On Karma…

Do you believe in Karma?


Why not?

Once upon a time, I’m sure I believed in Karma. Even now I have not completely expunged my mind of all traces of a belief in karma, but I am becoming more and more aware of how much of a myth the whole concept is.

Karma posits that those who do bad things will be rewarded with bad things sometime in the future, and less common is that those who do good will be rewarded with good.

Even as I write this, I am thinking of how ridiculous my question is. Of course Karma does not exist in the sense that there is no magic force that is going to hunt you down and make you pay for past misdeeds or give you a bowl of Ben and Jerry’s Cookie and cream ice cream for being a good person. But still, do you believe that bad is rewarded with bad?

I think it is convenient to think believe in Karma. When people hurt us, we want to believe that they will pay for it somehow. Some people act all gracious about being hurt, leaving everything to God and earning praise for their classiness. The truth is behind that facade is a longing for Karma to hit the one who hurt them like a truck.

Bad people do bad things and go on to leave happy fruitful lives. Your spouse will cheat on you and go on to win the lottery, get clear skin, live to be a hundred with the one they cheated on you with, while you sit in bondage waiting for Karma to act.

Also funny to me is that we always think of Karma as something that happens to other people. When bad things happen to us, we never think maybe it’s Karma for something we did. Nope.

I believe that in life, good things happen and bad things happen. Your actions take you down the path of more good things or more bad things, but I do not necessarily believe in Karma.

My point is when bad things are done to us, it is important to address it, and try to heal. Waiting around for Karma to strike is only going to hurt you more. In the same vein, be good because you want to , not because you believe the earth will reward you for it, especially if your idea of being good is staying home on a Friday night to do chores. Don’t start looking at those who live “irresponsible lives”, wondering why they seem to have it all while you struggle in all of your goodness. The world owes you nothing.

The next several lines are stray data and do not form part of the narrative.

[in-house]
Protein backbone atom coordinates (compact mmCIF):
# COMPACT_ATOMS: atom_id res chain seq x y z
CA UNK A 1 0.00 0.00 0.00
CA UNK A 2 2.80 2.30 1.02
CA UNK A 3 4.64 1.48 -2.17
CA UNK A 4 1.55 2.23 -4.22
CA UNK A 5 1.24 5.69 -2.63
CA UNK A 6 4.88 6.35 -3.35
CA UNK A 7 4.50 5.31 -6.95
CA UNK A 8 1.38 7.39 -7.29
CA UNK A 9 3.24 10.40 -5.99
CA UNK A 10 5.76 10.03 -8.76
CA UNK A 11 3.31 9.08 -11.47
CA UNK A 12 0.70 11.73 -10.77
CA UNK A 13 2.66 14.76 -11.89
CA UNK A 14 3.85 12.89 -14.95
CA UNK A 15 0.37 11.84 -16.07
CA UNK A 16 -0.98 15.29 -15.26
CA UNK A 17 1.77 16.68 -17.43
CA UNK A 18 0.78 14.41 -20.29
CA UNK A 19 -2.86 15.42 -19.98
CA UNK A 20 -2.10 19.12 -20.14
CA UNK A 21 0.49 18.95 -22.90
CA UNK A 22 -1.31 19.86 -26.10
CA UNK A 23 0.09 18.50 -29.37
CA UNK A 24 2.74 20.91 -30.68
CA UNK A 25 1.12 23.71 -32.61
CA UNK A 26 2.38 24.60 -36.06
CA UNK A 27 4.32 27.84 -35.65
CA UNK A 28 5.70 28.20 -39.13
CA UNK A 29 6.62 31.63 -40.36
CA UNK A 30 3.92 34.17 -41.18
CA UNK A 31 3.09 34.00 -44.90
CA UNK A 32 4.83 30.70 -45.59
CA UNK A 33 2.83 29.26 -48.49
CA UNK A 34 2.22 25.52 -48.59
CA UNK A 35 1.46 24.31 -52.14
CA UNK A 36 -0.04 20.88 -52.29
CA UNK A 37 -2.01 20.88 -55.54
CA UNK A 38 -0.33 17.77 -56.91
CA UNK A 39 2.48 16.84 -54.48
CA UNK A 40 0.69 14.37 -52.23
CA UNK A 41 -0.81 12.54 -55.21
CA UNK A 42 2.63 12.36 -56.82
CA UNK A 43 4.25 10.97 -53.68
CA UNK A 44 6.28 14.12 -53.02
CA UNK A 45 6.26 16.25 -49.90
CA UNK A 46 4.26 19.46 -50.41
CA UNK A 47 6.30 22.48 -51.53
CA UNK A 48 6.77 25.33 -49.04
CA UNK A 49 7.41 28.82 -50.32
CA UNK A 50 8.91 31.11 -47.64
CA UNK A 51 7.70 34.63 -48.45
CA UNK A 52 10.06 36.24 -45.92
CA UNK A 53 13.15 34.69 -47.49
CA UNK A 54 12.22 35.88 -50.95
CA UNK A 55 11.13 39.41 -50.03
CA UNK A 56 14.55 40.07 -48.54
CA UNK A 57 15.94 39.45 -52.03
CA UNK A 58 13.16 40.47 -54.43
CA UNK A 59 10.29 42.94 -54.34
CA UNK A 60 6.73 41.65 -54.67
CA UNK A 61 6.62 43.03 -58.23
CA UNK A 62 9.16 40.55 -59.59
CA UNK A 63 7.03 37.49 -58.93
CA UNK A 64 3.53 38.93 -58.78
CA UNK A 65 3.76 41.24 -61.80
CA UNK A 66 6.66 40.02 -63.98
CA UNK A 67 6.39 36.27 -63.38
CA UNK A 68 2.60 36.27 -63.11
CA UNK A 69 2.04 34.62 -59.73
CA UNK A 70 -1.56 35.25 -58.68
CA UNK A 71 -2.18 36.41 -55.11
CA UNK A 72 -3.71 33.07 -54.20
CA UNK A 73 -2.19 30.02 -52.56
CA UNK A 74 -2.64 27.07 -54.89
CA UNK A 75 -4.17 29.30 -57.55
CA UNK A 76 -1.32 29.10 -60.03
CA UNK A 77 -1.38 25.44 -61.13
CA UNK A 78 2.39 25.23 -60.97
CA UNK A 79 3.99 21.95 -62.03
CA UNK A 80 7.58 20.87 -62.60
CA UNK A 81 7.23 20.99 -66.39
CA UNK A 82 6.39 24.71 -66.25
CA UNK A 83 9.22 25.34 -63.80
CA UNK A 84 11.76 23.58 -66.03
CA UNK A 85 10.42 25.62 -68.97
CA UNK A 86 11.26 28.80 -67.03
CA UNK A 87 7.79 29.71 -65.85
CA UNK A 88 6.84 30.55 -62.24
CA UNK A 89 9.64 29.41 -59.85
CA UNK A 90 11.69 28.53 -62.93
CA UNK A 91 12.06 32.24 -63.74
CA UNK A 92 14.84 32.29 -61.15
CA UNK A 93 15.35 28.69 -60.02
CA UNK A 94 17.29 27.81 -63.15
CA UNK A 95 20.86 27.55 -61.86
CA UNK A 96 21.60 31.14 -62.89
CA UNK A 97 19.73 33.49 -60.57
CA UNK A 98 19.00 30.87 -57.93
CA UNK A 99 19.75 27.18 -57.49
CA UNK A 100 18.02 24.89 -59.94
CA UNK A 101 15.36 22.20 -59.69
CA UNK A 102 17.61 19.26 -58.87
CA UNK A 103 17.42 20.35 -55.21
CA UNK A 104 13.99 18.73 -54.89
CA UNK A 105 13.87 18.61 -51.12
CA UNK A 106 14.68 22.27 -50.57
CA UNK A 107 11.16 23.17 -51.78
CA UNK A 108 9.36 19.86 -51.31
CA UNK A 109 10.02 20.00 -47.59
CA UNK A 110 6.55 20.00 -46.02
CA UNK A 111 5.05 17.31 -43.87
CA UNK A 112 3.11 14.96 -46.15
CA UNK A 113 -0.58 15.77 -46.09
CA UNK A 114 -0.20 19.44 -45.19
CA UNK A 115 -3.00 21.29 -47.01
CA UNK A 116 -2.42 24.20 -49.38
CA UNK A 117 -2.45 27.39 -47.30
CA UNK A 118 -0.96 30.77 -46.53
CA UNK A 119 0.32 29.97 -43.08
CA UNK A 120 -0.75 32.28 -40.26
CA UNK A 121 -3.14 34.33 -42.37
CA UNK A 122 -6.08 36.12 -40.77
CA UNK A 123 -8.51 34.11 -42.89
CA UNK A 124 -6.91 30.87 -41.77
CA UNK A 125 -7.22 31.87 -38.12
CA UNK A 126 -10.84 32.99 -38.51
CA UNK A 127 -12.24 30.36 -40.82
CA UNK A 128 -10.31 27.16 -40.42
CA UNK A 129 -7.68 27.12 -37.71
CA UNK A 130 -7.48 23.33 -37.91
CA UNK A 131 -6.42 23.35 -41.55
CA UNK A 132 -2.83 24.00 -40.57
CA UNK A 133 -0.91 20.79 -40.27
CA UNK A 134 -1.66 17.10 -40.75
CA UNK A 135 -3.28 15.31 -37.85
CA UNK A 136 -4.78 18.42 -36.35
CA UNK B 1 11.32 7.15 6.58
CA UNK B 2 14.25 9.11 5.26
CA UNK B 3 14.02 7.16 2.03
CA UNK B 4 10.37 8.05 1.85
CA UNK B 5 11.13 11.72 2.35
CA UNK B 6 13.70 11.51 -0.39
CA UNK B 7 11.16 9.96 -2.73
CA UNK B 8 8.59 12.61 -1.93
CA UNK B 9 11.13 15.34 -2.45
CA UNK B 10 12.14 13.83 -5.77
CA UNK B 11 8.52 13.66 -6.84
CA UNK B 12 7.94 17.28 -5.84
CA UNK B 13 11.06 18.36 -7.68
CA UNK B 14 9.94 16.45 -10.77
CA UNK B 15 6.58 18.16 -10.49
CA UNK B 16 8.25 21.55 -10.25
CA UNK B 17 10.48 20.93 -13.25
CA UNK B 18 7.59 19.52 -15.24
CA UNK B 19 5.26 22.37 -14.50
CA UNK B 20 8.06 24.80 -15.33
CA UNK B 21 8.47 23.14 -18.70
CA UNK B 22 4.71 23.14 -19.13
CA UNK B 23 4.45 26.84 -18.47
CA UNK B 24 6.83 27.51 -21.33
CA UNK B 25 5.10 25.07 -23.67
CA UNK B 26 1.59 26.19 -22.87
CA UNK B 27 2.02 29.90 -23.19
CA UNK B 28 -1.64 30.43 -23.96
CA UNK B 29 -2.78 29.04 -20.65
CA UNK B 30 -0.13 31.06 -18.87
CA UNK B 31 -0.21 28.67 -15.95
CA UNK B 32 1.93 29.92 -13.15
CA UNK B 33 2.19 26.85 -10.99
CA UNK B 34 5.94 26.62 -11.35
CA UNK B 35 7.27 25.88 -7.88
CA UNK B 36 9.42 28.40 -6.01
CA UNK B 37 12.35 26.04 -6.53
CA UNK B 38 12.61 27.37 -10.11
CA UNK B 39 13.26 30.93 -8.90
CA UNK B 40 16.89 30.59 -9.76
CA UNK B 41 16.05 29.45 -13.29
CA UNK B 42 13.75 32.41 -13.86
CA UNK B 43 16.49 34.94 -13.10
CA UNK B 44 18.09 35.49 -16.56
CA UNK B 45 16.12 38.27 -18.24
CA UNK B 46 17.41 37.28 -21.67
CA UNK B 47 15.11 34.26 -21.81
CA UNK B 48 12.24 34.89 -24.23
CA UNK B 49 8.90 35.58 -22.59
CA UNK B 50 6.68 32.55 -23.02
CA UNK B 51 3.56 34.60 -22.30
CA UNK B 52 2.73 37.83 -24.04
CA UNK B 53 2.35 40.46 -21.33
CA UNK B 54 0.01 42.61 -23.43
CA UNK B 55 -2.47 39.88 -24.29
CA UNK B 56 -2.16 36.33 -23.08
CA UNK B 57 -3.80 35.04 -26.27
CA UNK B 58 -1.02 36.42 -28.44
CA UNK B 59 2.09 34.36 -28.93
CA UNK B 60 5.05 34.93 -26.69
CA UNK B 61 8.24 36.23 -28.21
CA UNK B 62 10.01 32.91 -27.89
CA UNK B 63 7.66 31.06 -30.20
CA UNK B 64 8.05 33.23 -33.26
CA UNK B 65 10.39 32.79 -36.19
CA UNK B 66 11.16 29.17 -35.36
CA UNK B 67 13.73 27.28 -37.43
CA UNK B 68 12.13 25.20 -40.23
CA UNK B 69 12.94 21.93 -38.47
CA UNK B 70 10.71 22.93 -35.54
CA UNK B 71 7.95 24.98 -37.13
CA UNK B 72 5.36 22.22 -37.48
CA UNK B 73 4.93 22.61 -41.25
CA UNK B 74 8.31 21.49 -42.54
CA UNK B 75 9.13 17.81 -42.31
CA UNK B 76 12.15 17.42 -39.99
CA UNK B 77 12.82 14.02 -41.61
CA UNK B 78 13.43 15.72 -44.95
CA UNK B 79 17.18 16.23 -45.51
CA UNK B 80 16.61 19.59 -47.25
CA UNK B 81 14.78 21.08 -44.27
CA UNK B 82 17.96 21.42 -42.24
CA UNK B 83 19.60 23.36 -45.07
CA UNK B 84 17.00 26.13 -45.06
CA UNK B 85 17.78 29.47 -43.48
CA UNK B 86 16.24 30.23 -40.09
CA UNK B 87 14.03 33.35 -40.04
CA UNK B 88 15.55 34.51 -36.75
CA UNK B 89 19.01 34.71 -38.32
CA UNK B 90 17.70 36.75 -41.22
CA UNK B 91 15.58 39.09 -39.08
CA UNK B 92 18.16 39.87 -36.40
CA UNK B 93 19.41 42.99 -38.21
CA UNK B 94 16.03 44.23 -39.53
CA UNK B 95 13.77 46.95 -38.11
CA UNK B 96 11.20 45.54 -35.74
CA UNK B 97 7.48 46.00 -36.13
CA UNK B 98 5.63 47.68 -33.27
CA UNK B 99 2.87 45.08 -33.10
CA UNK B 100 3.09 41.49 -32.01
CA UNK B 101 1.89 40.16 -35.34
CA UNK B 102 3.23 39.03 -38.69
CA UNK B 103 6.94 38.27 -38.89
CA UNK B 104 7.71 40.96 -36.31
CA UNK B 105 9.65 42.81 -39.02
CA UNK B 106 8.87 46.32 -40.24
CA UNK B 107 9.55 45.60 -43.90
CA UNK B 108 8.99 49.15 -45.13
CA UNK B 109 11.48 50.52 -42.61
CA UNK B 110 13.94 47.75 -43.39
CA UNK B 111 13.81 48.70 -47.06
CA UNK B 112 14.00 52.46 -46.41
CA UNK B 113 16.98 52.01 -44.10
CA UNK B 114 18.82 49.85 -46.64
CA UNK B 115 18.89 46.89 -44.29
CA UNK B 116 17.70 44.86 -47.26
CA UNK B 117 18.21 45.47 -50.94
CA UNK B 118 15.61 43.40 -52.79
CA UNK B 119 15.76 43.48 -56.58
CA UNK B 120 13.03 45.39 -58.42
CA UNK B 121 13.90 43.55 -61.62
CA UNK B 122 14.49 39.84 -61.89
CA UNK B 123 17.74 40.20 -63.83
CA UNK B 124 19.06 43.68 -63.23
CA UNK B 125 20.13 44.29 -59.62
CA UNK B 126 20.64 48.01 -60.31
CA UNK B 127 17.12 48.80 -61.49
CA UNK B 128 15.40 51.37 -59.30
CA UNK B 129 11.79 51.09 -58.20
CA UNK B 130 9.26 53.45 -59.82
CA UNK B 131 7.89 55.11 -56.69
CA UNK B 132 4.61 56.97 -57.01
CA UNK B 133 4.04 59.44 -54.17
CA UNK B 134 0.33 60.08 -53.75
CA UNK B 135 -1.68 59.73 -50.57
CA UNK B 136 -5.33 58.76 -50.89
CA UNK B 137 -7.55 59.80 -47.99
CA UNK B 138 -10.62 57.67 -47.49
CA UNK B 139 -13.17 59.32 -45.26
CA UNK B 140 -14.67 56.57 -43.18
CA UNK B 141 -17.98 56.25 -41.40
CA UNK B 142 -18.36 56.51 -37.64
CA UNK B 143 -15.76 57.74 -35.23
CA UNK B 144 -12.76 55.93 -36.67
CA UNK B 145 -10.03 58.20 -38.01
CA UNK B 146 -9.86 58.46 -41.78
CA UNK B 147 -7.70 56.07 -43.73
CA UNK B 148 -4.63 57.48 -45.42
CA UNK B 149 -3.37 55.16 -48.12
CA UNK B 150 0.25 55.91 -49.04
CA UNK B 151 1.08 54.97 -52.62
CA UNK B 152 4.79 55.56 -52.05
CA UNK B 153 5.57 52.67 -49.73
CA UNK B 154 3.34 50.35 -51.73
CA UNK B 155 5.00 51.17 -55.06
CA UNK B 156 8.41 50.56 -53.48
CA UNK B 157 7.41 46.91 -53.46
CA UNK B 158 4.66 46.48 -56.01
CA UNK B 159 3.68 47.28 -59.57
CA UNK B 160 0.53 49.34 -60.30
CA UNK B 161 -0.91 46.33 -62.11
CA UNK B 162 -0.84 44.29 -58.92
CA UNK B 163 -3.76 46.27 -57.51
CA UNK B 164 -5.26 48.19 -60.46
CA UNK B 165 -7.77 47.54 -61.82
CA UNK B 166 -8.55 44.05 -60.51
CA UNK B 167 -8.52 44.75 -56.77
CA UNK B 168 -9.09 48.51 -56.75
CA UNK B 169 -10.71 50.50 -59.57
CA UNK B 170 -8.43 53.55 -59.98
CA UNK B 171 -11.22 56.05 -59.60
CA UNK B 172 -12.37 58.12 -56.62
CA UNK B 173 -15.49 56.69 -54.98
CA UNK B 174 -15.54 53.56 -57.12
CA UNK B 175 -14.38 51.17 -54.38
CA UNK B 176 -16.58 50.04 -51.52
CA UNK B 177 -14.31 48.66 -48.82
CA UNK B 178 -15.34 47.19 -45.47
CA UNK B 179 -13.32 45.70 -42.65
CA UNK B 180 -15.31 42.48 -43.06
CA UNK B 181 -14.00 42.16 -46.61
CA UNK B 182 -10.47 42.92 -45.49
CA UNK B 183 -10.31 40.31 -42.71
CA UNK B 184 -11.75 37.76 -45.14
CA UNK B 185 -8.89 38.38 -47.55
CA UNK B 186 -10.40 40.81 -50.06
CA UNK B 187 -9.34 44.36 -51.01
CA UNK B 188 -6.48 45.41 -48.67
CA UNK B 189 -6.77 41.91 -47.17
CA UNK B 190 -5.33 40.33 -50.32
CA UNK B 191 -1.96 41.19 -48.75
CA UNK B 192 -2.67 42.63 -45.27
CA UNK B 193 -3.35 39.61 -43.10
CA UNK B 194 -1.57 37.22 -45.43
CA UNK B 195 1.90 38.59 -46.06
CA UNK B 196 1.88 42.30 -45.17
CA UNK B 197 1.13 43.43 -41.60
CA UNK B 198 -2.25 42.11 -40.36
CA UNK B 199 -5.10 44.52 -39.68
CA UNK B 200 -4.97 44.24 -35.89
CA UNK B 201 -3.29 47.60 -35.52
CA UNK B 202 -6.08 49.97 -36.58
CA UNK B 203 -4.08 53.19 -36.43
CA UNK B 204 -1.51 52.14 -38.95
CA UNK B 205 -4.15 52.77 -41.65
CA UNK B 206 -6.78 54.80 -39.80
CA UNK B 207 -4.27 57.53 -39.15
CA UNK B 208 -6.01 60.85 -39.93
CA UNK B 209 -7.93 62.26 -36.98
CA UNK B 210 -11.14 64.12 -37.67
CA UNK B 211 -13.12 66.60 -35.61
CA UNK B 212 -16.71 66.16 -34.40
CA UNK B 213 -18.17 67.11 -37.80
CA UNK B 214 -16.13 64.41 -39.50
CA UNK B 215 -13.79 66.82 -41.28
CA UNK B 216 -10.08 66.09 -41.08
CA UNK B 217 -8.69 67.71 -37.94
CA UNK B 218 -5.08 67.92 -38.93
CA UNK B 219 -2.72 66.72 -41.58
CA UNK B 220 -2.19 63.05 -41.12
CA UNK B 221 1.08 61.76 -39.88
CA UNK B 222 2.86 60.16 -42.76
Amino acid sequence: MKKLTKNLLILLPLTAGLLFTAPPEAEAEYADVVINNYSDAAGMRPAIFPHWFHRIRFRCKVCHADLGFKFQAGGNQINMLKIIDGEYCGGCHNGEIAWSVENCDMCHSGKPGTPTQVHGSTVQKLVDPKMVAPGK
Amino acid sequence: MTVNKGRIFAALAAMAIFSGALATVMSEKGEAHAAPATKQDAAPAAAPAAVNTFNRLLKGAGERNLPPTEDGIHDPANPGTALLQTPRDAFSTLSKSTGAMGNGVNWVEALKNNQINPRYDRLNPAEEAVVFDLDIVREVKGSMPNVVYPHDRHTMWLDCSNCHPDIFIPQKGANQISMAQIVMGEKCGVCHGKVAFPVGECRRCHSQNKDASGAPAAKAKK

One final thought: why do some people name their daughters Karma? Is she what they got for not using a rubber?

The Snapback Epidemic and other tales

My last post was ages ago. I haven’t posted anything at all in April, which is a shame because April is the most beautiful month of them all.

What do I have on my mind?

The C word: C U Next Tuesday. I am fascinated by words; the way random letters are put together and infused with meanings. The way we make certain words “bad words” and some words must not even be said at all. The C word is deemed the most offensive word in the English. The first time I ever came across the word, it was described as the worst thing you could call a woman. I have never called anyone the C word, and I even cringed when Nicki Minaj referred to herself by that word in one of her raps.  Recently I have been wondering how this word came to be more offensive. The word means female genitals, so how did it attain its Voldemort it-which-must-not-be-said status?  How is it worse that a woman being called a female dog? It is just strange to me how a bunch of letters are put together to form words, and how we make some offensive; even stranger is how we allow completely innocuous words to develop a negative identity to the point where they cannot be uttered anymore and their original meanings are discarded.

The Snapback Epidemic: Growing up, women who had given birth were not expected to be svelte sexy hotcakes. I got older and realised women could infact remain svelte after having children but still didn’t put a timeframe on losing weight. Fast forward to 2016, and we are in the age of the snapback, of the yummy mummy of the hashtag 2 days postpartum. Now women push a living being out of their vaginas and before the placenta is out hop in front of a mirror to take a picture to share with the internet. The internet responds with glee: “omigosh goalsssss!”  The term frame for this big reveal has exponentially gotten smaller as time has gone on; from one year PP to 6 months to 3 months to one week to 2 days to watch my body literally snapback in slow motion as I push my baby out. It must be wonderful to “get your body back” after such an arduous process.I understand it is difficult to adjust to your new body. The pressure must be intense , and I just hope that women don’t feel that they have to snapback within a few days, Some women will be fortunate enough to be rocking a six pack 2 days postpartum, some will not. Just enjoy your new baby and focus on healing.

Oh by the way, can we stop turning everything into goals? Relationship goals, baby goals. Pregnancy goals. Labour goals. Hair goals. Skin goals. face goals. armpit goals. Fart goals. Just stop it.